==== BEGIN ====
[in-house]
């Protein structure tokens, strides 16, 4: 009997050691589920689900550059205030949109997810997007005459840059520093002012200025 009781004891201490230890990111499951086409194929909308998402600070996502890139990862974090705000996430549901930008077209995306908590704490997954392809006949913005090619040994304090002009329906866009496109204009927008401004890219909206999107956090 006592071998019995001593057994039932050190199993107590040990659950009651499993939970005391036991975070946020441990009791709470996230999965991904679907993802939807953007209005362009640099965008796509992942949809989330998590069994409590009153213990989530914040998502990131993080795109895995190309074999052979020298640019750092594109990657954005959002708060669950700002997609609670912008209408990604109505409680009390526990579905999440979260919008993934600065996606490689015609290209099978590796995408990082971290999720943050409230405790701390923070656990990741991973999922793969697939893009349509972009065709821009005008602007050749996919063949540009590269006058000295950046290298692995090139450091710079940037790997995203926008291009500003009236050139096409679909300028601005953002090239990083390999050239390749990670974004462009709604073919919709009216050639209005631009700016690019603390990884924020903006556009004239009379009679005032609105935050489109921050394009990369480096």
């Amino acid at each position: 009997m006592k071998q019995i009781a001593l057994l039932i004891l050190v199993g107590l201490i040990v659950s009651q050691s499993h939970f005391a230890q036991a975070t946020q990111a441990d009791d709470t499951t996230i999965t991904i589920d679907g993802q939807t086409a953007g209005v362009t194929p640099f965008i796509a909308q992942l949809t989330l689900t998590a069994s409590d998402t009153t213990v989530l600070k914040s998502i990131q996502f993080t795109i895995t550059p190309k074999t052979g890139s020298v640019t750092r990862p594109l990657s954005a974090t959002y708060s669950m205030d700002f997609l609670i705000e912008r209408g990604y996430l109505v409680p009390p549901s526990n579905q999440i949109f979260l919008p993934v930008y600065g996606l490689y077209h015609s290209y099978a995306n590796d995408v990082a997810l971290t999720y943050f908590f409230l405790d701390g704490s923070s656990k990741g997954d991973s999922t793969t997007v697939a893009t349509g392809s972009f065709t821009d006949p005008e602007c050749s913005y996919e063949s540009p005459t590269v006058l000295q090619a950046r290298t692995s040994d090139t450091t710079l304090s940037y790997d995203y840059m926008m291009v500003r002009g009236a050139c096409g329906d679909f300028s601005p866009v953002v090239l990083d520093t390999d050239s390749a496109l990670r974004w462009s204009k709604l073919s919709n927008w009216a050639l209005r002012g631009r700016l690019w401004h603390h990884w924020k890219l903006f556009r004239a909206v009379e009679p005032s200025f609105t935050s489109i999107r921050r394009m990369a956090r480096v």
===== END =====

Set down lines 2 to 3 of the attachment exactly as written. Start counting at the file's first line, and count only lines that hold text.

């Protein structure tokens, strides 16, 4: 009997050691589920689900550059205030949109997810997007005459840059520093002012200025 009781004891201490230890990111499951086409194929909308998402600070996502890139990862974090705000996430549901930008077209995306908590704490997954392809006949913005090619040994304090002009329906866009496109204009927008401004890219909206999107956090 006592071998019995001593057994039932050190199993107590040990659950009651499993939970005391036991975070946020441990009791709470996230999965991904679907993802939807953007209005362009640099965008796509992942949809989330998590069994409590009153213990989530914040998502990131993080795109895995190309074999052979020298640019750092594109990657954005959002708060669950700002997609609670912008209408990604109505409680009390526990579905999440979260919008993934600065996606490689015609290209099978590796995408990082971290999720943050409230405790701390923070656990990741991973999922793969697939893009349509972009065709821009005008602007050749996919063949540009590269006058000295950046290298692995090139450091710079940037790997995203926008291009500003009236050139096409679909300028601005953002090239990083390999050239390749990670974004462009709604073919919709009216050639209005631009700016690019603390990884924020903006556009004239009379009679005032609105935050489109921050394009990369480096």
């Amino acid at each position: 009997m006592k071998q019995i009781a001593l057994l039932i004891l050190v199993g107590l201490i040990v659950s009651q050691s499993h939970f005391a230890q036991a975070t946020q990111a441990d009791d709470t499951t996230i999965t991904i589920d679907g993802q939807t086409a953007g209005v362009t194929p640099f965008i796509a909308q992942l949809t989330l689900t998590a069994s409590d998402t009153t213990v989530l600070k914040s998502i990131q996502f993080t795109i895995t550059p190309k074999t052979g890139s020298v640019t750092r990862p594109l990657s954005a974090t959002y708060s669950m205030d700002f997609l609670i705000e912008r209408g990604y996430l109505v409680p009390p549901s526990n579905q999440i949109f979260l919008p993934v930008y600065g996606l490689y077209h015609s290209y099978a995306n590796d995408v990082a997810l971290t999720y943050f908590f409230l405790d701390g704490s923070s656990k990741g997954d991973s999922t793969t997007v697939a893009t349509g392809s972009f065709t821009d006949p005008e602007c050749s913005y996919e063949s540009p005459t590269v006058l000295q090619a950046r290298t692995s040994d090139t450091t710079l304090s940037y790997d995203y840059m926008m291009v500003r002009g009236a050139c096409g329906d679909f300028s601005p866009v953002v090239l990083d520093t390999d050239s390749a496109l990670r974004w462009s204009k709604l073919s919709n927008w009216a050639l209005r002012g631009r700016l690019w401004h603390h990884w924020k890219l903006f556009r004239a909206v009379e009679p005032s200025f609105t935050s489109i999107r921050r394009m990369a956090r480096v």